6 Distribution of ethical issues in American Physiological Society publications (1996 through March 2004) Dale J. Benos, Jorge Fabres, John Farmer, et al Ethics and scientific publication// Adv Physiol Educ 29: 59–74, 2005

7 Authorship and Contributorship
An “author” is generally considered to be someone who has made substantive intellectual contributions to a published study, and biomedical authorship continues to have important academic, social, and financial implications .  Authorship credit should be based on 1) substantial contributions to conception and design, acquisition of data, or analysis and interpretation of data; 2) drafting the article or revising it critically for important intellectual content; and 3) final approval of the version to be published. Authors should meet conditions 1, 2, and 3. Being an author on a scientific manuscript is a privilege and one of the more satisfying experiences of a scientist. Acquisition of funding, collection of data, or general supervision of the research group alone does not constitute authorship. All persons designated as authors should qualify for authorship, and all those who qualify should be listed. Each author should have participated sufficiently in the work to take public responsibility for appropriate portions of the content. When a large, multicenter group has conducted the work, the group should identify the individuals who accept direct responsibility for the manuscript . These individuals should fully meet the criteria for authorship/contributorship defined above, and editors will ask these individuals to complete journal-specific author and conflict-of-interest disclosure forms. When submitting a manuscript authored by a group, the corresponding author should clearly indicate the preferred citation and identify all individual authors as well as the group name.

8 Authorship guest authors are those who do not meet accepted authorship criteria but are listed because of their seniority, reputation or supposed influence gift authors are those who do not meet accepted authorship criteria but are listed as a personal favour or in return for payment ghost authors are those who meet authorship criteria but are not listed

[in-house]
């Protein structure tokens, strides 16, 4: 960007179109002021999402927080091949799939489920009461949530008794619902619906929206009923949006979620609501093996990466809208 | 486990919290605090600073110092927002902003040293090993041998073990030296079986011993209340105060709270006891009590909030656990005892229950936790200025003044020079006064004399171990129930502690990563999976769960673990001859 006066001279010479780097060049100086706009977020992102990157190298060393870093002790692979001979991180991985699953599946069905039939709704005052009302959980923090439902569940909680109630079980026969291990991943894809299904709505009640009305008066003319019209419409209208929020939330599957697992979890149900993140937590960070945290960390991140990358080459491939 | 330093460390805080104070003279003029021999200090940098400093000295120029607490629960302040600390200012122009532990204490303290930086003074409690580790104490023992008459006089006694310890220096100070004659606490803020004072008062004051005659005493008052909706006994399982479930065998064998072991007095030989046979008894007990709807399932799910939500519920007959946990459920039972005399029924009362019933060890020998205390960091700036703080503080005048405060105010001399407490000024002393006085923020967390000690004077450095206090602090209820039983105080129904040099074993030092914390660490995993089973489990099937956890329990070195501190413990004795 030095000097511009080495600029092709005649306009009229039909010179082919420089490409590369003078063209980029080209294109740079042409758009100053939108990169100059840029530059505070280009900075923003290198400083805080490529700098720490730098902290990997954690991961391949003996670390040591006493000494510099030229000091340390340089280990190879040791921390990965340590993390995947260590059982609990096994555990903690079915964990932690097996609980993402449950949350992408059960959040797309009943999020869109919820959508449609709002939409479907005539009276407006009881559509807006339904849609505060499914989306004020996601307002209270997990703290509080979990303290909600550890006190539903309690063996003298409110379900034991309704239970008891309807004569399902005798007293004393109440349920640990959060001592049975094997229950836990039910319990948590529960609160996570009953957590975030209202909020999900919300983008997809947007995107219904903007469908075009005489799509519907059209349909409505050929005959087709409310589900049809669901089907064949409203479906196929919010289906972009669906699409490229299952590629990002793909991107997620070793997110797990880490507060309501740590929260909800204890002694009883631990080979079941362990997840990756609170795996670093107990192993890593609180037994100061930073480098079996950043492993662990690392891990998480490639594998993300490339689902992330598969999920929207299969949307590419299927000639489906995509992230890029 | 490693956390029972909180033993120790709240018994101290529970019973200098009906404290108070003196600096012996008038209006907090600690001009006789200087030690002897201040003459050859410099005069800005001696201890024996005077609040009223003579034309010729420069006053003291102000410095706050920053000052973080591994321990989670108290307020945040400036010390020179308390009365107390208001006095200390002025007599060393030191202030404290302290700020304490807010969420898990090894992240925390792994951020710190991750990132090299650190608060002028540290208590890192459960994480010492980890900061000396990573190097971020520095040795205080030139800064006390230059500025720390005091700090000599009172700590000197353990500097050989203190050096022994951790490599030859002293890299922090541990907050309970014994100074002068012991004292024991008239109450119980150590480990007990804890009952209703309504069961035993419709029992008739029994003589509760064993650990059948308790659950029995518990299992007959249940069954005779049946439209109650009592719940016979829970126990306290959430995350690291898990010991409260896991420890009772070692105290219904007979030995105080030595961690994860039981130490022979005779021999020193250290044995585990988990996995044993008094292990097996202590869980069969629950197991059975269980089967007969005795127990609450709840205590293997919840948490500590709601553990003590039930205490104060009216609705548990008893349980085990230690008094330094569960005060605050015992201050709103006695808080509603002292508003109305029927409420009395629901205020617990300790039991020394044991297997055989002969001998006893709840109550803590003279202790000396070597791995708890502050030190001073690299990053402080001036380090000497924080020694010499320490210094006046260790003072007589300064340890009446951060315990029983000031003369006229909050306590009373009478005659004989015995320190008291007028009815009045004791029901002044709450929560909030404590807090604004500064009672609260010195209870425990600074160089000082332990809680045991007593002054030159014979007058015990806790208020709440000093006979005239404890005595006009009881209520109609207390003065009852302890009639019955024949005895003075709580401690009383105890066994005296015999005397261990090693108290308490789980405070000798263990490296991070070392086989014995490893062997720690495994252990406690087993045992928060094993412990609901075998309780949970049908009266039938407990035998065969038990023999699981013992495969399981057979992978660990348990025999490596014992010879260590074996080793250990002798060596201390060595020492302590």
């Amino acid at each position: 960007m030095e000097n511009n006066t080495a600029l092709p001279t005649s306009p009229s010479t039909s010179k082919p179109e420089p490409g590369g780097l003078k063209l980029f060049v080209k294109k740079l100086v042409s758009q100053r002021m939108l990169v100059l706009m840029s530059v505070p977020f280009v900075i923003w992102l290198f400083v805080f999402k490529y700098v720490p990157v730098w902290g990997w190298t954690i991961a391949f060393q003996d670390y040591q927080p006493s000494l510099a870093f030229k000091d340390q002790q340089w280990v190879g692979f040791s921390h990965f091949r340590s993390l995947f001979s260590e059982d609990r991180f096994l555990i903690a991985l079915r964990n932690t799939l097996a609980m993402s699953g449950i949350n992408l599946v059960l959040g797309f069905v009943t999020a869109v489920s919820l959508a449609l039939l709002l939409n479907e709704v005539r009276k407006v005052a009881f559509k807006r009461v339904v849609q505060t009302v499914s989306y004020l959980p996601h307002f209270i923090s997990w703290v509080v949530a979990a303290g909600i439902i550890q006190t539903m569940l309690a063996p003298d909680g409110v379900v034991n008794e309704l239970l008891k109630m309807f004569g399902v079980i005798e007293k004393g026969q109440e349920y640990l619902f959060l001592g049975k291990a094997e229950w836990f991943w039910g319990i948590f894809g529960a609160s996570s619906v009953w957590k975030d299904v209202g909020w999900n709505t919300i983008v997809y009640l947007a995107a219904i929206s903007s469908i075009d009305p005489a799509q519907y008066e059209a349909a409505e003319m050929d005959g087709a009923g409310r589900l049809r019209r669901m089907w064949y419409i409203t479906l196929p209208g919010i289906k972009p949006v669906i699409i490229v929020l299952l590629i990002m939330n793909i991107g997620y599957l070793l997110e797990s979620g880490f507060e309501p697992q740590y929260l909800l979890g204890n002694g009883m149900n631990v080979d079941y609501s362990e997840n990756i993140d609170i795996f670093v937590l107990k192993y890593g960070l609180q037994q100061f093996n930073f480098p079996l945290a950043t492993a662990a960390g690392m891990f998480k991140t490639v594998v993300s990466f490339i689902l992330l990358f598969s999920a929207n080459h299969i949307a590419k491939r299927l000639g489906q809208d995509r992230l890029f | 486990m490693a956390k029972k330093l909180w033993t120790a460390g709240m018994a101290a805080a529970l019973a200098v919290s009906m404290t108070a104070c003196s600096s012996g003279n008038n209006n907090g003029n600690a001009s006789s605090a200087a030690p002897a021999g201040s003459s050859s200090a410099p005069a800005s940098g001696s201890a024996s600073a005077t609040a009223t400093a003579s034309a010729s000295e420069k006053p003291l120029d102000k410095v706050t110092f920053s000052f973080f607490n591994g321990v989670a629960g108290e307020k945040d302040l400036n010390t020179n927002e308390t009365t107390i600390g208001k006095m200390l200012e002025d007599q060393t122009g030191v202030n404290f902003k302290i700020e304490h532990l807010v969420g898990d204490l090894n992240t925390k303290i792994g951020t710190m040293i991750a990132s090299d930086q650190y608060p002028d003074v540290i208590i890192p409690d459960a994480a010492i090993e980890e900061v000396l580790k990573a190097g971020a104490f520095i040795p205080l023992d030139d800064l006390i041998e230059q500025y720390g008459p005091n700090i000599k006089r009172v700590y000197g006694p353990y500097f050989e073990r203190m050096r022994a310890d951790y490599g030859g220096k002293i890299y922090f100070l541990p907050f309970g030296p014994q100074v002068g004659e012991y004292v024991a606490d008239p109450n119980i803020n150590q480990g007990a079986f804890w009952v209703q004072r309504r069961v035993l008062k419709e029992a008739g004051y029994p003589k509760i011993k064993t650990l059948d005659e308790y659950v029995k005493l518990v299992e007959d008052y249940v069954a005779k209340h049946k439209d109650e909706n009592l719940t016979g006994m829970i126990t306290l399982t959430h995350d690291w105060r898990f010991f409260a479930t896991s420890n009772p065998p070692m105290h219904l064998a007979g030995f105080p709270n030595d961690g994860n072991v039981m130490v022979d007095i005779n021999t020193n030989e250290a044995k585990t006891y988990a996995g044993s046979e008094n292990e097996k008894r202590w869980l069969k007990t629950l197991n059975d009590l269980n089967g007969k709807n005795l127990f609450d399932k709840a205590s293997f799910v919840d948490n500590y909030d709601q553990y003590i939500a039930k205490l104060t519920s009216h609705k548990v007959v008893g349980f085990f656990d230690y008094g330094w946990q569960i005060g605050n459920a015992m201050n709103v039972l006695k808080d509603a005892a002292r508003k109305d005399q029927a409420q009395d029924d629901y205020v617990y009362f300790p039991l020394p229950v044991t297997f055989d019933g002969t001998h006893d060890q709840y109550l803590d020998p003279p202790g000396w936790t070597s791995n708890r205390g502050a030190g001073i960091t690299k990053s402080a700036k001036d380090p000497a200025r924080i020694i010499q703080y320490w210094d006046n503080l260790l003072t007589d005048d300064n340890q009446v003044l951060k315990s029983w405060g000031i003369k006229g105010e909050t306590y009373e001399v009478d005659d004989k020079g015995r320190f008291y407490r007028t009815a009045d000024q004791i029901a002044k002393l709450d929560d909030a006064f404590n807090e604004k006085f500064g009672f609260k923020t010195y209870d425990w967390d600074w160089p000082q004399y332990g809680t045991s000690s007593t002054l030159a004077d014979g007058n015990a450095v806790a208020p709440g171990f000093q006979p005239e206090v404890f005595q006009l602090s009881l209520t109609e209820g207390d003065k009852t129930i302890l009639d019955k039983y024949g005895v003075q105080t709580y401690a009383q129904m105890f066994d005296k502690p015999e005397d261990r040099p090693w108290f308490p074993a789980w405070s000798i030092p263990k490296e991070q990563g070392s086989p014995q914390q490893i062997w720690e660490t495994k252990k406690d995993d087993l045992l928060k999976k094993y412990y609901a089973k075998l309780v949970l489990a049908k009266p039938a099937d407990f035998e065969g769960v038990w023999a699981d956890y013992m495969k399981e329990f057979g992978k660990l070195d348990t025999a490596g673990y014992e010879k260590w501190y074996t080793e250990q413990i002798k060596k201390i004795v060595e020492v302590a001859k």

9 Authorship A: average number of authors per article
published in the research journals of APS from 1960–2004. B: percentage of the total number of published articles in the American Journal of Physiology-Consolidated (AJP), Journal of Applied Physiology (JAP), and Journal of Neurophysiology (JN) authored by either one (OE) or two (■) persons from 1960–2004. Dale J. Benos, Jorge Fabres, John Farmer, et al Ethics and scientific publication// Adv Physiol Educ 29: 59–74, 2005

10 Contributors Listed in Acknowledgments
All contributors who do not meet the criteria for authorship should be listed in an acknowledgments section. Editors should ask corresponding authors to declare whether they had assistance with study design, data collection, data analysis, or manuscript preparation. If such assistance was available, the authors should disclose the identity of the individuals who provided this assistance and the entity that supported it in the published article. Financial and material support should also be acknowledged. Groups of persons who have contributed materially to the paper but whose contributions do not justify authorship may be listed under such headings as “clinical investigators” or “participating investigators,” and their function or contribution should be described—for example, “served as scientific advisors,” “critically reviewed the study proposal,” “collected data,” or “provided and cared for study patients.” Because readers may infer their endorsement of the data and conclusions, these persons must give written permission to be acknowledged. Examples of those who might be acknowledged include a person who provided purely technical help, writing assistance, or a department chairperson who provided only general support.

11 Sample authorship description/acknowledgement
Drs A, B and C designed and conducted the study, including patient recruitment, data collection, and data analysis. Dr A prepared the manuscript draft with important intellectual input from Drs B and C. All authors approved the final manuscript. [Insert name of organization] provided funding for the study, statistical support in analyzing the data with input from Drs A, B and C, and also provided funding for editorial support. Drs A, B and C had complete access to the study data. We would like to thank Dr D for her editorial support during preparation of this manuscript.

12 Accountability and responsibility